I suppose it could be argued that thinking you’ve somehow gained knowledge when you invent a cosmology from whole cloth is a form of ignorance.

    It could boil down to nothing more than personal preference… I happen to prefer my speculations be grounded in some factual basis and you don’t.

    Maybe you feel actual facts and evidence are over rated in the pursuit of knowledge? I feel that they are essential. Without them there is no knowledge… and your musings were entirely fact and evidence free.

  • Eric Steinhart

    My apologies, I tend to be literal-minded, and I merely use the word “ignorant” as “lacking knowledge”. I have no intention of hurling epithets. Or anything else.

    Of course, I didn’t just “make up a story” — I gave an argument, which is there for you to criticize as much as you like.

  • Loree Thomas

    Now I am nonplussed.

    I don’t see how calling me ignorant is excused by you being literal minded. That seems to make it worse.

    I thought it was pretty clear from what I wrote that I also consider “ignorant” to be “lacking knowledge”. So I don’t understand why you said that at all.

    You haven’t shown that any knowledge can be gained from such baseless speculation.

    Now I don’t know you at all, but I’m beginning to get the feeling that you have a problem with people who lack a belief in any god… so before we go further, where do you stand on the existence of a god?

  • plover

    Eric and Daniel, I have found your exchange over the past several posts quite fascinating — though for each of your arguments, I find a portion compelling and another portion quite frustrating. (Hm, that’s the same response I remember having to Daniel’s argument in his bout of — as he put it in an earlier thread — shameless self-promotion at John Wilkins’s site, which, in a roundabout fashion, is why I’m here now. So, um, yay shameless self-promotion?)

    I may have to write a longer response to some other parts of this discussion, but for now I just want to make a few remarks on the cosmological argument above.

    First, the physics. Is this intended to be a generalized description of Lee Smolin’s argument? If so it seems to be missing a crucial piece. As I understand it, his argument depends on the idea that parameter values that make a universe more congenial to life also make it more likely to spawn new universes. Without this, the rule “for every universe, for every way to make that universe more complex and congenial, there exists a successor universe that is more complex and congenial in that way,” seems to come out of nowhere. Do you have a way to motivate that rule other than Smolin’s?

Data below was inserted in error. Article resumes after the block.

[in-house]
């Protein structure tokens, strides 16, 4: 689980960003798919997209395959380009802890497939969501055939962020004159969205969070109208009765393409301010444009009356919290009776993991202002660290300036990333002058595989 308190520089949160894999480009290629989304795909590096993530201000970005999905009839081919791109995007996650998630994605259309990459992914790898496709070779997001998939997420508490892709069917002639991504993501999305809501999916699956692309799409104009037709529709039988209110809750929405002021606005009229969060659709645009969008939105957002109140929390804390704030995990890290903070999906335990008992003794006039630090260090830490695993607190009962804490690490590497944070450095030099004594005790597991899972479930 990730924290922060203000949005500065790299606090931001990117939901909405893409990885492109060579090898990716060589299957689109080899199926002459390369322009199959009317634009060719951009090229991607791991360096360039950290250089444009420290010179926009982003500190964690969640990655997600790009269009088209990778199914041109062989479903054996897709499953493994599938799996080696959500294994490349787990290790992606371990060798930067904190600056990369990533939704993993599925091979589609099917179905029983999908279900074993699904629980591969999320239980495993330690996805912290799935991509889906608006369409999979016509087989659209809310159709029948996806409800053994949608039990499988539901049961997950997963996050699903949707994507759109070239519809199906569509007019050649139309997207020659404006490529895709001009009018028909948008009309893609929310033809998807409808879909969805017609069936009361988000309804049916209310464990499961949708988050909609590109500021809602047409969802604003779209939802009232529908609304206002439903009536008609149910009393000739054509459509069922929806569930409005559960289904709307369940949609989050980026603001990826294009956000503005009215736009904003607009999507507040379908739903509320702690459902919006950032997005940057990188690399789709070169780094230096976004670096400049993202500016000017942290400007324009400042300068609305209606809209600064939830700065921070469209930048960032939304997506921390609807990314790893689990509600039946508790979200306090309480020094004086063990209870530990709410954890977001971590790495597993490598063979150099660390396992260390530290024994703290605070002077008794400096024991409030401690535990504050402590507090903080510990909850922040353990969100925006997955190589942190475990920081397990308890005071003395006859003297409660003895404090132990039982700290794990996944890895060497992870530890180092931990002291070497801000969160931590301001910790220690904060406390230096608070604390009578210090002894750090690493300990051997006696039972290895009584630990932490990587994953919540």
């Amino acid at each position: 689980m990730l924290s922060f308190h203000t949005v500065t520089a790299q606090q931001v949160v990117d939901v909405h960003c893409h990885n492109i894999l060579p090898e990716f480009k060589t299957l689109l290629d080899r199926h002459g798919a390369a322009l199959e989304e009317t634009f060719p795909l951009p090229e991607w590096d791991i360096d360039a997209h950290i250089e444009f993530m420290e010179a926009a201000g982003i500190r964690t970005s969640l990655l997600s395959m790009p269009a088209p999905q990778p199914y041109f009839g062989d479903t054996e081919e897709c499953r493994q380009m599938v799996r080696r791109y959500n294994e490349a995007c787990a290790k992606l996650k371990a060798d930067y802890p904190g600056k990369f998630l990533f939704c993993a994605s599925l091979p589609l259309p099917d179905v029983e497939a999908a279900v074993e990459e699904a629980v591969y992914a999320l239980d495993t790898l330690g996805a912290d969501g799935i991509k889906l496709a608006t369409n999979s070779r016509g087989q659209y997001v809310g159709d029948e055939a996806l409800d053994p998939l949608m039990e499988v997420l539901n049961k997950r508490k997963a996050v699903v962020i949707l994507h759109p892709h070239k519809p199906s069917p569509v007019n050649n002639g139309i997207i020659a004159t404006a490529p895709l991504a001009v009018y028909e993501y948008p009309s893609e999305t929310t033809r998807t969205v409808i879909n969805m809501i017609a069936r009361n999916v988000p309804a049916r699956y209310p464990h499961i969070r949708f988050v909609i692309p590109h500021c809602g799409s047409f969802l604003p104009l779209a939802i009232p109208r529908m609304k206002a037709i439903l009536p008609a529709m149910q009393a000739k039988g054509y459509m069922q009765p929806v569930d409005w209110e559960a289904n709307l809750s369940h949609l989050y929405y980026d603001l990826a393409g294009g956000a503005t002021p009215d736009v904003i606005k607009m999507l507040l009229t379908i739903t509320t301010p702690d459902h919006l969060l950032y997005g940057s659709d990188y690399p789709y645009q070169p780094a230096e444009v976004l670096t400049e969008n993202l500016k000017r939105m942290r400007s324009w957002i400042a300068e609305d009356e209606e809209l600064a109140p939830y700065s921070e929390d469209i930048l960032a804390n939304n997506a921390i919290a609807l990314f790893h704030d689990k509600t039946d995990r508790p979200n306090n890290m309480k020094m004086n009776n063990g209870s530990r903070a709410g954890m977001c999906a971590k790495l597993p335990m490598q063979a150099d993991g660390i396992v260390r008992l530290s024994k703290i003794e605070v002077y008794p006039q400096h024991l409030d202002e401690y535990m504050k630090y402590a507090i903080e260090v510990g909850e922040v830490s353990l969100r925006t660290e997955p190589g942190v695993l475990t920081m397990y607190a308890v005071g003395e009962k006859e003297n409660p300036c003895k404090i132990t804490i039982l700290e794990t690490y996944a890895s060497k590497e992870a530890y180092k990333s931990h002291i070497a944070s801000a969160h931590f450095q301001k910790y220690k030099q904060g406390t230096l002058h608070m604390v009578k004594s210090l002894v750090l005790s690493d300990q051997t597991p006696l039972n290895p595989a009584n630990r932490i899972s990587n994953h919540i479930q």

Now, the metaphysics.

    (3) The best explanations for the existence of complex congenial things are evolutionary.

    All things? Even things that “[do] not depend on anything else for … existence”? Evolutionary explanations explain complexity in a context of causation, something we do not possess for our cosmos as a whole. What kind of thing is the universe? Does it depend on anything else for existence? And if it does, does it need an evolutionary process to supply complexity? Or is complexity inevitable in any actually creatable universe?

    Without knowing what the universe is — as opposed to knowing what it looks like from inside — how do we know if it is the sort of complex thing that requires an evolutionary explanation? (Note that I’m not saying it’s inconceivable that we might someday have knowledge that would count as being about what the universe “is”, just that we don’t seem to at the moment.)

    Presuming some way of knowing the relevant parameters, a random mechanism of universe generation and a sufficient quantity of universes is enough to make any degree of congeniality plausible.

    There is, apparently, an argument that our universe is actually minimally congenial, which if sustainable, would lend, at best, equal support to a random explanation and an evolutionary one. (At least, I can think of conditions where it might support the random explanation more, but not vice versa.)

    As you said above, Ockham’s razor is not necessarily relevant. But in order to favor a particular speculation — as the overarching argument that an evolutionary metaphysics is a good replacement for God seems to require — it is necessary to have some method of choosing among speculations. Do you have a way of choosing between a random mechanism and an evolutionary mechanism that does not require adding more structure to the universe than is required by the metaphysical speculations on their own? (And this is, of course, leaving aside all the other possible speculations.)

    In any case, I have no objection to an evolutionary cosmology as speculation. I suppose the fact there exists such a speculation even supports the literal notion that (emphasis added) “Every question that used to be answered by appealing to God can be answered by appealing to some form of evolution.” (source) But, as it stands, I see no reason why the argument here supports the notion that (emphasis added) “at the present time the very strongest arguments are arguments for evolutionary metaphysics.” (source)

    In general, I think such metaphysical speculation is a useful tool for clarifying the space of possibilities that remains when the more traditional notions of creator gods are jettisoned.

  • George W.